Contrary to my slightly facetious post yesterday about the “labor” of reading OHWM, I have to say that the reading so far has been an absolute pleasure. Here we have a magnum opus (if one can have a magnum opus with so much of his career left in front of him) from one of the sharpest minds in the humanities today. It has only been two days, and already I am looking forward to what I’ll read tomorrow. This is going to be fun!
This Richard Taruskin interview conducted at the U of Oregon doesn’t shed too much light on the OHWM, but he talks a bit about his life and background (first half of the interview) and his thoughts on music and censorship (last half).
It’s launch day. I can’t decide whether it’s apt or ironic that we are beginning on Labor Day. Look for our first posts on the body of the text to begin surfacing this week. Here we go!
[Vol. 1, pp. xiii-xxii]
Before launching into the project tomorrow, I wanted to briefly take stock of the critical and analytical perspectives Taruskin discusses in the introduction. At a diminutive 9 pages, the intro essay lays out a handful of musicological issues that will be taken up in greater detail throughout the work. Taruskin’s list of analytical frameworks expresses a catholicity of approaches, from good old, staid archival work digging up primary documents, to broader historical methods, to even a touch of what I could call “New Musicology” (although he firmly dismisses this school of thought). Be on the lookout for the following issues as we progress through the OHWM:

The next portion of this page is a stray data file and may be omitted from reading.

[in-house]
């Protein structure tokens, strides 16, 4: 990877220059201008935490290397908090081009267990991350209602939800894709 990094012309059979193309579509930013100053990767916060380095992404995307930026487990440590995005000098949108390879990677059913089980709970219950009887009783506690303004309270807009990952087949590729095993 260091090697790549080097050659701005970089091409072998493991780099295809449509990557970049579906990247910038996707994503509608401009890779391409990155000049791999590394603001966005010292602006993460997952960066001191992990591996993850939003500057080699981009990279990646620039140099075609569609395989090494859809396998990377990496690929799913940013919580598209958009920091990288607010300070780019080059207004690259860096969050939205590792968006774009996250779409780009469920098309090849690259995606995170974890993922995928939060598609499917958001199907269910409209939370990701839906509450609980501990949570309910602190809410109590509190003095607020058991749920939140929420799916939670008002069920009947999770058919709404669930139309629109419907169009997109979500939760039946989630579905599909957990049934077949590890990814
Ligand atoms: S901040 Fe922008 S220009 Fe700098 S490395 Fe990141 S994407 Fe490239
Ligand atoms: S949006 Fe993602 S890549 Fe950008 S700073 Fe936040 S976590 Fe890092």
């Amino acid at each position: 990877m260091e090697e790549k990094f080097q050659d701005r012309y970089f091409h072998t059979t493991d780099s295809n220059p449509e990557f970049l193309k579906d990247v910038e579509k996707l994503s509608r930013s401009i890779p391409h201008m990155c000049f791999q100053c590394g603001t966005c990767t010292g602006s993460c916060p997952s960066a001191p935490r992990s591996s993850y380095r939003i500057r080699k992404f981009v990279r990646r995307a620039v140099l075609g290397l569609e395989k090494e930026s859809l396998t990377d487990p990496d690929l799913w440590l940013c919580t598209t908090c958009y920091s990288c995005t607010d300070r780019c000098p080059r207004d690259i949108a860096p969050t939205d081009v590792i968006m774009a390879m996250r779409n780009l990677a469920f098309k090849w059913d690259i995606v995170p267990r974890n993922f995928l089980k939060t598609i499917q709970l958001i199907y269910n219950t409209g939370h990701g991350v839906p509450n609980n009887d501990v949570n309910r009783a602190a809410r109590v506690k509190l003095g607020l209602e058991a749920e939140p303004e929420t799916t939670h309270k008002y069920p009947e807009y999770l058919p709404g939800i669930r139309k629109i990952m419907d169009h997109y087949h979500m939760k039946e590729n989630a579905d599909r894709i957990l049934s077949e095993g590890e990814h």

- Literacy vs. Preliteracy vs. Postliteracy: Taruskin is quite clear right from the beginning that his multivolume work addresses only the “elite genres” (I, xv) of Western musical history. In other words, it works with what is known from the written record. Perhaps the defining feature of the Western “art” music tradition has been the technology of notation. Of course, this technique underwent its own incredibly complex, sprawling evolution over the centuries, as anyone who has tried to sing from original plainchant manuscripts knows. The question of how transmission methods affect the dissemination of music is a fascinating one – I just hope Taruskin doesn’t skimp on thoughts about preliterate modes of thinking. (His meditations on postliteracy should be interesting as well – I’m curious how he will handle the issue of recording technology and the transmission on music. Any comprehensive history of music that leaves this last bit out is useless.) [Wow, that last comment was very Taruskin-esque!]
- Reigning Narratives – Aesthetic and Historical: I guess this might go without saying, but the study of music history has traditionally focused on aesthetic value (the presence of beauty) and the determination of historical context and facts surrounding the creation of music.
- High Art vs. Low Art: This is a thorny one, especially since the scope of the work is delimited by literate genres. Music is a powerful cultural tool for social identification, and this dichotomy has played out in every quarter of the Western world (indeed, the planet) for as long as we know. What the culture puts on a pedestal and what it puts on the street says a lot about the value systems at work in a particular time and place. The concept of musical “taste” is a rich analytical tool, and Taruskin (immodestly) lets the reader know that it receives “unprecedented coverage” in the OHWM.